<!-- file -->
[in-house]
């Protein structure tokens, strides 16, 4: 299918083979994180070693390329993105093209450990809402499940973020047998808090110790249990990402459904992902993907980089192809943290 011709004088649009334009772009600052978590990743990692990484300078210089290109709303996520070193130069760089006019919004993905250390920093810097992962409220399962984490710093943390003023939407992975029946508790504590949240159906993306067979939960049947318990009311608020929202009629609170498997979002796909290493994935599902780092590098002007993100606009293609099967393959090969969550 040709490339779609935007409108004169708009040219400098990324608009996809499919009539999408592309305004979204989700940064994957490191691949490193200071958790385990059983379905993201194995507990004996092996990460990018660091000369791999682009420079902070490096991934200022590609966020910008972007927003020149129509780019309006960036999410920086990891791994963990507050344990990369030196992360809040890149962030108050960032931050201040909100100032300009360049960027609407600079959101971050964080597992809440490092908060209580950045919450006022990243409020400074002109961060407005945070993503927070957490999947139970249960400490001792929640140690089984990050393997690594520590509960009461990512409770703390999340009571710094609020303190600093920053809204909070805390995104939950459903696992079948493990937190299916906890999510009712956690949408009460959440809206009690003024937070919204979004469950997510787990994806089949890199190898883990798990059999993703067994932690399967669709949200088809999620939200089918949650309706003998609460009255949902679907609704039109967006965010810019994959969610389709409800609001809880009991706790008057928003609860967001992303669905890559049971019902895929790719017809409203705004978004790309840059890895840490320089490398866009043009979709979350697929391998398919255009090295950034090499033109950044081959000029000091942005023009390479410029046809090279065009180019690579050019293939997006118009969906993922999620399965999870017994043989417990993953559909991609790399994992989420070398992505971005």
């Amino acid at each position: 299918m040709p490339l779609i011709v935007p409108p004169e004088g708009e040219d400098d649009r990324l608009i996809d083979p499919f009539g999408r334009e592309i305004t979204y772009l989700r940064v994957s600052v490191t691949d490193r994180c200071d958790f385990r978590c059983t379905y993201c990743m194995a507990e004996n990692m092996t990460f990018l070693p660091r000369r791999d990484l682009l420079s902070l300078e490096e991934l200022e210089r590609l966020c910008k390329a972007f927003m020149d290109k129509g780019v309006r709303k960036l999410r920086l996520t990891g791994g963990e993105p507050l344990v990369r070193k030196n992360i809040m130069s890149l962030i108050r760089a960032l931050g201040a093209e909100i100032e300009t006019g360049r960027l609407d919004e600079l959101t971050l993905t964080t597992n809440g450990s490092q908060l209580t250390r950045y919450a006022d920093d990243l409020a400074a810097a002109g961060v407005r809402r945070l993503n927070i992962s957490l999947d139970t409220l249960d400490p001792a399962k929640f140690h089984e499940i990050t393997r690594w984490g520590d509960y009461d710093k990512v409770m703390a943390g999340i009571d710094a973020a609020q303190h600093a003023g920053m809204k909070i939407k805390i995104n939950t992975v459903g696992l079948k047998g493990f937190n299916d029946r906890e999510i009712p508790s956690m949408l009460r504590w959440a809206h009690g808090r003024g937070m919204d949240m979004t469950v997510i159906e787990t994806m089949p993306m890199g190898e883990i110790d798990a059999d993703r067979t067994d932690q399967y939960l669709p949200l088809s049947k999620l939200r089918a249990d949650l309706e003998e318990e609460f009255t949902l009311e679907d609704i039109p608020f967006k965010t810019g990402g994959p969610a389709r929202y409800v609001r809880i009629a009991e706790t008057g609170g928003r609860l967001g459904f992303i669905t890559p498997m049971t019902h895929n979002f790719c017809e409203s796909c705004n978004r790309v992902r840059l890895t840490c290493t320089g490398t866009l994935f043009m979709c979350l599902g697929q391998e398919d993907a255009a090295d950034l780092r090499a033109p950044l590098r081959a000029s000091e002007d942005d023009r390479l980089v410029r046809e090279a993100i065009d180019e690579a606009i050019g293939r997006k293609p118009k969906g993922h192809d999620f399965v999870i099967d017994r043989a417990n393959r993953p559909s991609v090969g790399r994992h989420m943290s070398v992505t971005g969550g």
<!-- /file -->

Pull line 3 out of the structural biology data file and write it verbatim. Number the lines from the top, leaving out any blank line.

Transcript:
């Amino acid at each position: 299918m040709p490339l779609i011709v935007p409108p004169e004088g708009e040219d400098d649009r990324l608009i996809d083979p499919f009539g999408r334009e592309i305004t979204y772009l989700r940064v994957s600052v490191t691949d490193r994180c200071d958790f385990r978590c059983t379905y993201c990743m194995a507990e004996n990692m092996t990460f990018l070693p660091r000369r791999d990484l682009l420079s902070l300078e490096e991934l200022e210089r590609l966020c910008k390329a972007f927003m020149d290109k129509g780019v309006r709303k960036l999410r920086l996520t990891g791994g963990e993105p507050l344990v990369r070193k030196n992360i809040m130069s890149l962030i108050r760089a960032l931050g201040a093209e909100i100032e300009t006019g360049r960027l609407d919004e600079l959101t971050l993905t964080t597992n809440g450990s490092q908060l209580t250390r950045y919450a006022d920093d990243l409020a400074a810097a002109g961060v407005r809402r945070l993503n927070i992962s957490l999947d139970t409220l249960d400490p001792a399962k929640f140690h089984e499940i990050t393997r690594w984490g520590d509960y009461d710093k990512v409770m703390a943390g999340i009571d710094a973020a609020q303190h600093a003023g920053m809204k909070i939407k805390i995104n939950t992975v459903g696992l079948k047998g493990f937190n299916d029946r906890e999510i009712p508790s956690m949408l009460r504590w959440a809206h009690g808090r003024g937070m919204d949240m979004t469950v997510i159906e787990t994806m089949p993306m890199g190898e883990i110790d798990a059999d993703r067979t067994d932690q399967y939960l669709p949200l088809s049947k999620l939200r089918a249990d949650l309706e003998e318990e609460f009255t949902l009311e679907d609704i039109p608020f967006k965010t810019g990402g994959p969610a389709r929202y409800v609001r809880i009629a009991e706790t008057g609170g928003r609860l967001g459904f992303i669905t890559p498997m049971t019902h895929n979002f790719c017809e409203s796909c705004n978004r790309v992902r840059l890895t840490c290493t320089g490398t866009l994935f043009m979709c979350l599902g697929q391998e398919d993907a255009a090295d950034l780092r090499a033109p950044l590098r081959a000029s000091e002007d942005d023009r390479l980089v410029r046809e090279a993100i065009d180019e690579a606009i050019g293939r997006k293609p118009k969906g993922h192809d999620f399965v999870i099967d017994r043989a417990n393959r993953p559909s991609v090969g790399r994992h989420m943290s070398v992505t971005g969550g």